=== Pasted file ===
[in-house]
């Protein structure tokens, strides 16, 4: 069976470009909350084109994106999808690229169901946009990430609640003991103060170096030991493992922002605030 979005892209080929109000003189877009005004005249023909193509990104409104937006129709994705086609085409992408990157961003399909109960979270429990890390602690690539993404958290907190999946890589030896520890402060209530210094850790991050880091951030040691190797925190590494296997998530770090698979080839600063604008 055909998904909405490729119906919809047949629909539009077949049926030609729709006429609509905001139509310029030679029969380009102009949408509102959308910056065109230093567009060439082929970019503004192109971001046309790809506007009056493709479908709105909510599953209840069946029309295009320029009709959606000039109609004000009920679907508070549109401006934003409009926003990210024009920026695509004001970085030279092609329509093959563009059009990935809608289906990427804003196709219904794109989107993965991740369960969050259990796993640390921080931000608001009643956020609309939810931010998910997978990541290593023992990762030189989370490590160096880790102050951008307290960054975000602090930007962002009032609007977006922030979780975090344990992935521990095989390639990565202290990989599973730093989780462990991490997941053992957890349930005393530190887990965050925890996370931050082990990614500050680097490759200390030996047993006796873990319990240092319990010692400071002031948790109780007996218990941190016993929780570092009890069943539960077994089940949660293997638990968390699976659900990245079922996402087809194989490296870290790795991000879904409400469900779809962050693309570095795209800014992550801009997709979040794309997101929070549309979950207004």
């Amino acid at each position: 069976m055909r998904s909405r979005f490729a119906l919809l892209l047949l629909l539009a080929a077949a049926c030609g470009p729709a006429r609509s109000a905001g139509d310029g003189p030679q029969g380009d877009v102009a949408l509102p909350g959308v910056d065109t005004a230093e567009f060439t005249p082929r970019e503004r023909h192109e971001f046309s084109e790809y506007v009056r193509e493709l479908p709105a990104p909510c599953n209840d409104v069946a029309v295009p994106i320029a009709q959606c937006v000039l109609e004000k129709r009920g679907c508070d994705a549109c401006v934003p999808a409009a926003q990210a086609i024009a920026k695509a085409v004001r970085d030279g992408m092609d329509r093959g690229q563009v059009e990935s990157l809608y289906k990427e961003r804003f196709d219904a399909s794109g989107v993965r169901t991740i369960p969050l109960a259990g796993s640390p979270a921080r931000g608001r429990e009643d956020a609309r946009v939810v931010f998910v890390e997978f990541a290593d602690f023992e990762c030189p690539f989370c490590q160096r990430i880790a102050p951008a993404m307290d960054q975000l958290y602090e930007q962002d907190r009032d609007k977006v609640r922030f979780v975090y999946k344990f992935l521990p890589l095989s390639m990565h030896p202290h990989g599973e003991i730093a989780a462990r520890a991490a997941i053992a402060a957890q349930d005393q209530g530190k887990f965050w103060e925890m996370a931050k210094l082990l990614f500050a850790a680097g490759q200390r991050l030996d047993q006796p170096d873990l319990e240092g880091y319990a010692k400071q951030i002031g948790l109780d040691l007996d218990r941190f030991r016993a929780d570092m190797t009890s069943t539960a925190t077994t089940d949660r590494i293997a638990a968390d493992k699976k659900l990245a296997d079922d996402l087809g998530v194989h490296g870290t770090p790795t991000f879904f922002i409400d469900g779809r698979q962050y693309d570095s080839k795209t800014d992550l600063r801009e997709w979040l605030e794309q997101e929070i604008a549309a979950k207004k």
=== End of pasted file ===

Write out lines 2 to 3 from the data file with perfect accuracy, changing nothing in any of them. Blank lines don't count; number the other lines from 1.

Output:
């Protein structure tokens, strides 16, 4: 069976470009909350084109994106999808690229169901946009990430609640003991103060170096030991493992922002605030 979005892209080929109000003189877009005004005249023909193509990104409104937006129709994705086609085409992408990157961003399909109960979270429990890390602690690539993404958290907190999946890589030896520890402060209530210094850790991050880091951030040691190797925190590494296997998530770090698979080839600063604008 055909998904909405490729119906919809047949629909539009077949049926030609729709006429609509905001139509310029030679029969380009102009949408509102959308910056065109230093567009060439082929970019503004192109971001046309790809506007009056493709479908709105909510599953209840069946029309295009320029009709959606000039109609004000009920679907508070549109401006934003409009926003990210024009920026695509004001970085030279092609329509093959563009059009990935809608289906990427804003196709219904794109989107993965991740369960969050259990796993640390921080931000608001009643956020609309939810931010998910997978990541290593023992990762030189989370490590160096880790102050951008307290960054975000602090930007962002009032609007977006922030979780975090344990992935521990095989390639990565202290990989599973730093989780462990991490997941053992957890349930005393530190887990965050925890996370931050082990990614500050680097490759200390030996047993006796873990319990240092319990010692400071002031948790109780007996218990941190016993929780570092009890069943539960077994089940949660293997638990968390699976659900990245079922996402087809194989490296870290790795991000879904409400469900779809962050693309570095795209800014992550801009997709979040794309997101929070549309979950207004």
């Amino acid at each position: 069976m055909r998904s909405r979005f490729a119906l919809l892209l047949l629909l539009a080929a077949a049926c030609g470009p729709a006429r609509s109000a905001g139509d310029g003189p030679q029969g380009d877009v102009a949408l509102p909350g959308v910056d065109t005004a230093e567009f060439t005249p082929r970019e503004r023909h192109e971001f046309s084109e790809y506007v009056r193509e493709l479908p709105a990104p909510c599953n209840d409104v069946a029309v295009p994106i320029a009709q959606c937006v000039l109609e004000k129709r009920g679907c508070d994705a549109c401006v934003p999808a409009a926003q990210a086609i024009a920026k695509a085409v004001r970085d030279g992408m092609d329509r093959g690229q563009v059009e990935s990157l809608y289906k990427e961003r804003f196709d219904a399909s794109g989107v993965r169901t991740i369960p969050l109960a259990g796993s640390p979270a921080r931000g608001r429990e009643d956020a609309r946009v939810v931010f998910v890390e997978f990541a290593d602690f023992e990762c030189p690539f989370c490590q160096r990430i880790a102050p951008a993404m307290d960054q975000l958290y602090e930007q962002d907190r009032d609007k977006v609640r922030f979780v975090y999946k344990f992935l521990p890589l095989s390639m990565h030896p202290h990989g599973e003991i730093a989780a462990r520890a991490a997941i053992a402060a957890q349930d005393q209530g530190k887990f965050w103060e925890m996370a931050k210094l082990l990614f500050a850790a680097g490759q200390r991050l030996d047993q006796p170096d873990l319990e240092g880091y319990a010692k400071q951030i002031g948790l109780d040691l007996d218990r941190f030991r016993a929780d570092m190797t009890s069943t539960a925190t077994t089940d949660r590494i293997a638990a968390d493992k699976k659900l990245a296997d079922d996402l087809g998530v194989h490296g870290t770090p790795t991000f879904f922002i409400d469900g779809r698979q962050y693309d570095s080839k795209t800014d992550l600063r801009e997709w979040l605030e794309q997101e929070i604008a549309a979950k207004k």